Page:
B-159245, NOV. 29, 1966

B-159245: Nov 29, 1966

Additional Materials:

Contact:

Edda Emmanuelli Perez
(202) 512-2853
EmmanuelliPerezE@gao.gov

 

Office of Public Affairs
(202) 512-4800
youngc1@gao.gov

ESQUIRE: REFERENCE IS MADE TO YOUR PROTEST ON BEHALF OF SEVERAL STEAMSHIP COMPANIES CONCERNING MILITARY SEA TRANSPORTATION SERVICE (MSTS) REQUEST FOR PROPOSALS NO. 100 (OCEAN TRANSPORTATION-COMMON CARRIAGE) (RFP NO. 100) DATED JUNE 15. THIS CONTRACT IS AN OPEN-END CONTRACT UNDER WHICH MSTS ISSUES SHIPPING ORDERS COVERING SPECIFIC LOTS OF CARGO TO BE CARRIED ON SPECIFIC SHIPS OPERATED BY THE INDIVIDUAL STEAMSHIP COMPANIES. THE ISSUANCE OF SHIPPING ORDERS IS COMMONLY KNOWN AS "BOOKING CARGO.'. THE RATES SET FORTH IN THE SHIPPING CONTRACT ARE ESTABLISHED FOR EACH TRADE ROUTE ON THE BASIS OF NEGOTIATIONS CONDUCTED BETWEEN THE MSTS CONTRACTING OFFICER AND THE INDUSTRY THROUGH ITS TWO TRADE ASSOCIATIONS.

B-159245, NOV. 29, 1966

TO MILTON C. GRACE, ESQUIRE:

REFERENCE IS MADE TO YOUR PROTEST ON BEHALF OF SEVERAL STEAMSHIP COMPANIES CONCERNING MILITARY SEA TRANSPORTATION SERVICE (MSTS) REQUEST FOR PROPOSALS NO. 100 (OCEAN TRANSPORTATION-COMMON CARRIAGE) (RFP NO. 100) DATED JUNE 15, 1966.

THE DEPARTMENT OF THE NAVY REPORTS THAT SINCE THE INCEPTION OF MSTS IN 1950, THE CARRIAGE OF MILITARY CARGOES ON AMERICAN-FLAG COMMON CARRIER SHIPS HAS BEEN MADE PURSUANT TO THE TERMS OF A STANDARD MSTS SHIPPING CONTRACT. THIS CONTRACT IS AN OPEN-END CONTRACT UNDER WHICH MSTS ISSUES SHIPPING ORDERS COVERING SPECIFIC LOTS OF CARGO TO BE CARRIED ON SPECIFIC SHIPS OPERATED BY THE INDIVIDUAL STEAMSHIP COMPANIES. THE ISSUANCE OF SHIPPING ORDERS IS COMMONLY KNOWN AS "BOOKING CARGO.' THE RATES SET FORTH IN THE SHIPPING CONTRACT ARE ESTABLISHED FOR EACH TRADE ROUTE ON THE BASIS OF NEGOTIATIONS CONDUCTED BETWEEN THE MSTS CONTRACTING OFFICER AND THE INDUSTRY THROUGH ITS TWO TRADE ASSOCIATIONS, THE ATLANTIC AND GULF AMERICAN FLAG BERTH OPERATORS REPRESENTING THE CARRIERS OPERATING FROM THE EAST AND GULF COASTS AND THE WEST COAST AMERICAN-FLAG BERTH OPERATORS REPRESENTING THE CARRIERS OPERATING FROM THE WEST COAST. UNDER THE CARGO PREFERENCE ACT OF 1904 (10 U.S.C. 2631), THE DEPARTMENT OF DEFENSE IS REQUIRED TO UTILIZE AMERICAN-FLAG SHIPPING WHERE AVAILABLE AT RATES NOT IN EXCESS OF THOSE CHARGED THE PUBLIC FOR LIKE GOODS AND SERVICES. ALSO, PURSUANT TO THE WILSON/WEEKS AGREEMENT (DEFENSE COMMERCE AGREEMENT OF 1954) AMERICAN-FLAG BERTH OPERATORS (COMMON CARRIERS) ARE ENTITLED TO FIRST PRIORITY FOR SUCH CARGOES AFTER UTILIZATION OF THE MSTS NUCLEUS FLEET. THUS, SINCE THE DEPARTMENT OF DEFENSE MUST SHIP A CERTAIN AMOUNT OF CARGO BY AMERICAN-BERTH OPERATORS AND HAS BEEN RESTRICTED TO ONE SOURCE IN THE NEGOTIATIONS OF RATES, IT HAS FELT ITSELF TO BE AT A DISADVANTAGE IN NEGOTIATING RATES.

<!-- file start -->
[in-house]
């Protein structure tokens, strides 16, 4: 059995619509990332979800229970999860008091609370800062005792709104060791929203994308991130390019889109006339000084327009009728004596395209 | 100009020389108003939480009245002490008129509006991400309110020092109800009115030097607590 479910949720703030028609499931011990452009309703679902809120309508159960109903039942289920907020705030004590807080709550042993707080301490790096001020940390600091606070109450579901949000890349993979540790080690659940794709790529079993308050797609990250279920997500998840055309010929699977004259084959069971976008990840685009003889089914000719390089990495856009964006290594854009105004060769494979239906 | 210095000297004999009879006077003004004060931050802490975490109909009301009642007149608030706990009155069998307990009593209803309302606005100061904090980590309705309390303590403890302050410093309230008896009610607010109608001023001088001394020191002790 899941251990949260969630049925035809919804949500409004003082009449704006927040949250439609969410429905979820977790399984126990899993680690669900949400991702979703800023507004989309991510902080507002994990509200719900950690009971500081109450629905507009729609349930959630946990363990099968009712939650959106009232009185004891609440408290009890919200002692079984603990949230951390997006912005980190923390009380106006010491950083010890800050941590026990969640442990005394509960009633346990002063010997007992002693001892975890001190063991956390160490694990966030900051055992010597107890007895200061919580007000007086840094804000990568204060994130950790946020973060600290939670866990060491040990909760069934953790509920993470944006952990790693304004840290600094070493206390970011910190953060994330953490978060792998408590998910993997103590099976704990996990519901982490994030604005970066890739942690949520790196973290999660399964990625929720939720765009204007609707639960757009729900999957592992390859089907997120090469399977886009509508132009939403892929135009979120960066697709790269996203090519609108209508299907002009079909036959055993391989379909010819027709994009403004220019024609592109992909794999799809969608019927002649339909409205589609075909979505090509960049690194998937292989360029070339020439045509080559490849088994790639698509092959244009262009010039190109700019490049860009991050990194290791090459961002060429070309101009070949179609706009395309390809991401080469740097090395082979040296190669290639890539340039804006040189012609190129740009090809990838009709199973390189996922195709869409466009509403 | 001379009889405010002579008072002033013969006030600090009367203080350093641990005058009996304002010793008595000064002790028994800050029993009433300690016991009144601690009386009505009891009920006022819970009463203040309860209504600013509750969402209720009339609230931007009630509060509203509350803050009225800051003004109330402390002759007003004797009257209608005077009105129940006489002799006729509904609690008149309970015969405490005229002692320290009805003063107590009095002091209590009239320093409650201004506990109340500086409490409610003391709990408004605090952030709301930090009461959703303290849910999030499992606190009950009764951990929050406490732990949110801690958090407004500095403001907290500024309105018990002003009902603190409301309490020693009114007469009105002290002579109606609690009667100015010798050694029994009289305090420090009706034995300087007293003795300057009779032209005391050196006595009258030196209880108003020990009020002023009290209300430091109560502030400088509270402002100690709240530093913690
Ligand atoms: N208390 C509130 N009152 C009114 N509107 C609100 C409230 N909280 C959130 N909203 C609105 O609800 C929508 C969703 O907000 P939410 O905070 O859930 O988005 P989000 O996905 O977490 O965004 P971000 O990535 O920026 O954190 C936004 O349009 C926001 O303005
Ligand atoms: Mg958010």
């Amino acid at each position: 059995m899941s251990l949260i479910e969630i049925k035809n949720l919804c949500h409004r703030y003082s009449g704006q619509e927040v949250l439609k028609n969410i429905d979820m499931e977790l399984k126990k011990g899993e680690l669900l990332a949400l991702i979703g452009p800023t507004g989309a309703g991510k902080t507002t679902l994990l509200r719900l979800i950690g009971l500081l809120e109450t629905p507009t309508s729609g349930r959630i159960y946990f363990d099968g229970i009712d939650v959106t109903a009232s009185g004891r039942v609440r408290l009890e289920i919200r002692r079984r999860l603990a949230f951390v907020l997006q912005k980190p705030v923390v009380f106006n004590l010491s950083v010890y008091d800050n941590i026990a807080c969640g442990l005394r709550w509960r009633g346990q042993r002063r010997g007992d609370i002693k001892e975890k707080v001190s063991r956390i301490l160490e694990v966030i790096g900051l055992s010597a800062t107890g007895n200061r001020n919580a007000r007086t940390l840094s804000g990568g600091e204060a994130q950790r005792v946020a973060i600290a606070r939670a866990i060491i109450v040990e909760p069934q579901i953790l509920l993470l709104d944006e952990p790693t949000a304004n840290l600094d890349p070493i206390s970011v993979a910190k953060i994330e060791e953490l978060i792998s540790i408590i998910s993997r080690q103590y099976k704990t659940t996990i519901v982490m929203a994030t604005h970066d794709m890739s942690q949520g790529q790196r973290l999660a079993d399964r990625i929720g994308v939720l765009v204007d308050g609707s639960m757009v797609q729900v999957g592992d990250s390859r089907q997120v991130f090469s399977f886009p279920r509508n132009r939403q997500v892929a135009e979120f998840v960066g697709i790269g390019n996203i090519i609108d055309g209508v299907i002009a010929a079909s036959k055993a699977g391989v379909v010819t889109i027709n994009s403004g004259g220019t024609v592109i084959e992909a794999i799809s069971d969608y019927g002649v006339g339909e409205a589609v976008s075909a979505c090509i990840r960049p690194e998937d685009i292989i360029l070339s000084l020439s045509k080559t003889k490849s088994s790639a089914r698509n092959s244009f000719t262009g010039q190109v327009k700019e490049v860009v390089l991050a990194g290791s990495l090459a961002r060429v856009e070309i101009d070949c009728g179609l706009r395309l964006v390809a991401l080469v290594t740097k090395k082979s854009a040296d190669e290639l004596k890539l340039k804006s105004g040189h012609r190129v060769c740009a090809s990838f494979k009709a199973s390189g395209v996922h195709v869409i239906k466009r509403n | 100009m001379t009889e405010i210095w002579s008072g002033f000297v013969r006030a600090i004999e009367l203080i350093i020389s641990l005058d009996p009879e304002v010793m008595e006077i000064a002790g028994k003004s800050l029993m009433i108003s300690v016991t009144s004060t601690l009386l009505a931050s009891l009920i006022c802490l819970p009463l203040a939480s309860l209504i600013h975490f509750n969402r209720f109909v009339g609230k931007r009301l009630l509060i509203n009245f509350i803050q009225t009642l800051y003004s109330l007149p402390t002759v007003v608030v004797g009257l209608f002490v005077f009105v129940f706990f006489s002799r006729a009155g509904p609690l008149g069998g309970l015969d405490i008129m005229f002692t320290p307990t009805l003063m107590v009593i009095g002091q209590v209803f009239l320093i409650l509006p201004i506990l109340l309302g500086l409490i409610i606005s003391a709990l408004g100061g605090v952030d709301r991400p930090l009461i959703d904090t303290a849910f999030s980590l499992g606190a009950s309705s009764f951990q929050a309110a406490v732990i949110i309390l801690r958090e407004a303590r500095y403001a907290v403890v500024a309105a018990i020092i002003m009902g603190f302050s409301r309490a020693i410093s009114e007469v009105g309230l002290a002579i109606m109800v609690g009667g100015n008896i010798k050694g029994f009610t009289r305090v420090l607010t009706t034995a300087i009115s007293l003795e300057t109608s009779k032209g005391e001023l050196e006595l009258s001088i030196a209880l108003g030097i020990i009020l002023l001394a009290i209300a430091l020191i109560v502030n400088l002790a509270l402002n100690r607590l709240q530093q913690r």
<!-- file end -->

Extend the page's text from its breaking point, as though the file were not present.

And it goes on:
AS A RESULT OF A CONTINUING REVIEW OF PROCUREMENT POLICIES AND INTENSIFIED EFFORTS TO SHIFT AS MUCH PROCUREMENT FROM NEGOTIATED TO COMPETITIVE PROCUREMENT AS POSSIBLE, THE SECRETARY OF DEFENSE DIRECTED THAT MSTS PLACE ITS OCEAN TRANSPORTATION REQUIREMENTS WITH AMERICAN FLAG OPERATORS ON A COMPETITIVE BASIS. PURSUANT TO THIS DIRECTIVE MSTS ISSUED RFP NO. 100 ON JUNE 15, 1966, REQUESTING PROPOSALS FOR THE FURNISHING OF OCEAN TRANSPORTATION ON A COMMON CARRIAGE BASIS (LESS THAN SHIP-LOAD LOTS) BY AMERICAN-FLAG SHIPS OPERATING IN THE NORTH ATLANTIC TRADE ROUTES.

EXCEPT FOR THE FACT THAT RATES ARE SOLICITED FROM INDIVIDUAL CARRIERS DIRECTLY RATHER THAN BEING NEGOTIATED WITH THE INDUSTRY ASSOCIATIONS AS A GROUP, THE SHIPPING AGREEMENT PROVIDED FOR BY RFP NO. 100 IS BASICALLY THE SAME AS THE EXISTING SHIPPING CONTRACT. IT PROVIDES FOR A CONTINUING TENDER OF OCEAN TRANSPORTATION SERVICES BY THE CARRIER IN ACCORDANCE WITH THE TERMS OF AND AT THE RATES ESTABLISHED IN THE SHIPPING AGREEMENT. UPON AWARD THE OFFEROR IS REQUIRED TO FILE THE RATES AND TERMS OF THE SHIPPING AGREEMENT IN ACCORDANCE WITH APPLICABLE REGULATIONS OF THE FEDERAL MARITIME COMMISSION.

IN ORDER TO PRECLUDE THE POSSIBILITY THAT ON CERTAIN TRADE ROUTES INADEQUATE COMMERCIAL SERVICE WOULD EITHER RESULT IN NO OFFERS TO CARRY DEPARTMENT OF DEFENSE CARGO OR OFFERS TO CARRY SUCH CARGO AT UNREASONABLE RATES, RFP NO. 100 ALSO SOLICITED PROPOSALS ON THE BASIS OF A GUARANTEED MINIMUM QUANTITY OF CARGO PER SAILING. IF IT HAD BEEN DETERMINED THAT SUCH A GUARANTEE WAS NECESSARY IN ORDER TO SECURE ADEQUATE SERVICES AT REASONABLE RATES, IT WAS CONTEMPLATED THAT THE GOVERNMENT AND THE CARRIER WOULD EXECUTE THE CARGO COMMITMENT FORM INCLUDED WITH RFP NO. 100 WHICH WOULD CONSTITUTE IN EFFECT A "FORWARD BOOKING" OF A MINIMUM TONNAGE OF CARGO FOR EACH SPECIFIED SAILING AND UNDER THE TERMS OF THE SHIPPING AGREEMENT. SUCH CARGO COMMITMENTS WOULD BE EXECUTED ONLY AS A MODIFICATION OF THE SHIPPING AGREEMENT. EXCEPT AS MIGHT BE SPECIFIED IN CARGO COMMITMENTS, THE TERMS OF THE SHIPPING AGREEMENT DO NOT REQUIRE THE GOVERNMENT TO GUARANTEE ANY MINIMUM AMOUNTS OF CARGO EITHER PER SAILING OR DURING THE PERIOD OF THE CONTRACT. SIMILARLY, THE CARRIER DOES NOT GUARANTEE THAT IT WILL HAVE ANY SPACE AVAILABLE FOR THE CARRIAGE OF MILITARY CARGO.

YOU ALLEGE THAT THE CONTRACTURAL SCHEME OF RFP NO. 100 IS IN CONFLICT WITH THE ASPR PROVISIONS REGARDING BASIC AGREEMENTS, AND THEREFORE THE CONTRACTING OFFICER IS WITHOUT AUTHORITY TO ENTER INTO SUCH A CONTRACT. THE BASIS FOR THIS CONTENTION IS THAT ASPR PROVIDES THAT A BASIC AGREEMENT AUTHORIZED BY ASPR 3-410.1 SHALL PROVIDE FOR DISCONTINUANCE OF ITS FUTURE APPLICATION UPON 30 DAYS WRITTEN NOTICE BY EITHER PARTY, WHEREAS RFP 100 PROVIDES THAT THE RATES SHALL REMAIN IN EFFECT FOR A PERIOD OF AT LEAST ONE YEAR.

ASPR 3-410.1 STATES,"A BASIC AGREEMENT IS NOT A CONTRACT.' THE TERM "BASIC AGREEMENT" CONTEMPLATES THE EXECUTION BY THE GOVERNMENT AND A CONTRACTOR OF A WRITTEN UNDERSTANDING AS TO SPECIFIC NEGOTIATED CONTRACT CLAUSES (BUT NOT PRICES) TO BE APPLICABLE TO FUTURE PROCUREMENTS. SINCE THE CARGO COMMITMENT CLEARLY IS A FIRM AND BINDING CONTRACT, IT MUST BE ASSUMED THAT YOUR PROTEST IN THIS REGARD APPLIES ONLY TO THE SHIPPING AGREEMENT ITSELF AND NOT TO THE CARGO COMMITMENT. AS PREVIOUSLY STATED THE PROPOSED SHIPPING AGREEMENT IS BASICALLY THE SAME AS THE EXISTING SHIPPING CONTRACT WHICH HAS BEEN JUDICIALLY DETERMINED TO BE "IN EFFECT AN OPEN END, NO MINIMUM, MASTER TYPE CONTRACT, WITH A 60 DAY FORWARD RATE QUOTATION * * *.' UNITED STATES LINES COMPANY V. UNITED STATES, 223 F.SUPP. 838, 844, AFF-D 324 F.2D 97 (1963). THIS NATURE OF THE SHIPPING AGREEMENT IS STATED ON PAGE B THEREOF IN THE WORDS: "THIS AGREEMENT IS A CONTINUING TENDER OF OCEAN TRANSPORTATION SERVICE.' IT CONTAINS RATES THAT ARE BINDING UPON THE PARTIES BOTH BY ITS TERMS AND STATUTES APPLICABLE TO OCEAN COMMON CARRIAGE. IN VIEW THEREOF MSTS DOES NOT BELIEVE THAT THE SHIPPING AGREEMENT IS A "BASIC AGREEMENT.' HOWEVER, RATHER THAN ATTEMPTING TO UNDERTAKE TO FIT THE SHIPPING AGREEMENT INTO ANY EXISTING PATTERN OF CONTRACT FORM, AND TO ELIMINATE ANY QUESTION AS TO THE APPLICABILITY OF A PARTICULAR ASPR PROVISION, THE PROPOSED SHIPPING AGREEMENT TOGETHER WITH RELATED FORMS, INCLUDING THE REQUEST FOR PROPOSALS, WAS SUBMITTED BY MSTS TO THE ASPR COMMITTEE IN ACCORDANCE WITH ASPR 3-401 (B), AS A TYPE OF AGREEMENT OTHER THAN BASIC AGREEMENT AND ONE WHICH MIGHT BE OF A TYPE NOT OTHERWISE PROVIDED FOR IN ASPR. ON AUGUST 19, 1966, THE ASPR COMMITTEE AGREED THAT THE SHIPPING AGREEMENT IS NOT A BASIC AGREEMENT AS DESCRIBED IN ASPR 3-410.1 AND APPROVED ITS USE TO THE EXTENT SUCH APPROVAL WAS REQUIRED UNDER ASPR 3 401 (B) AND ASPR 1-109.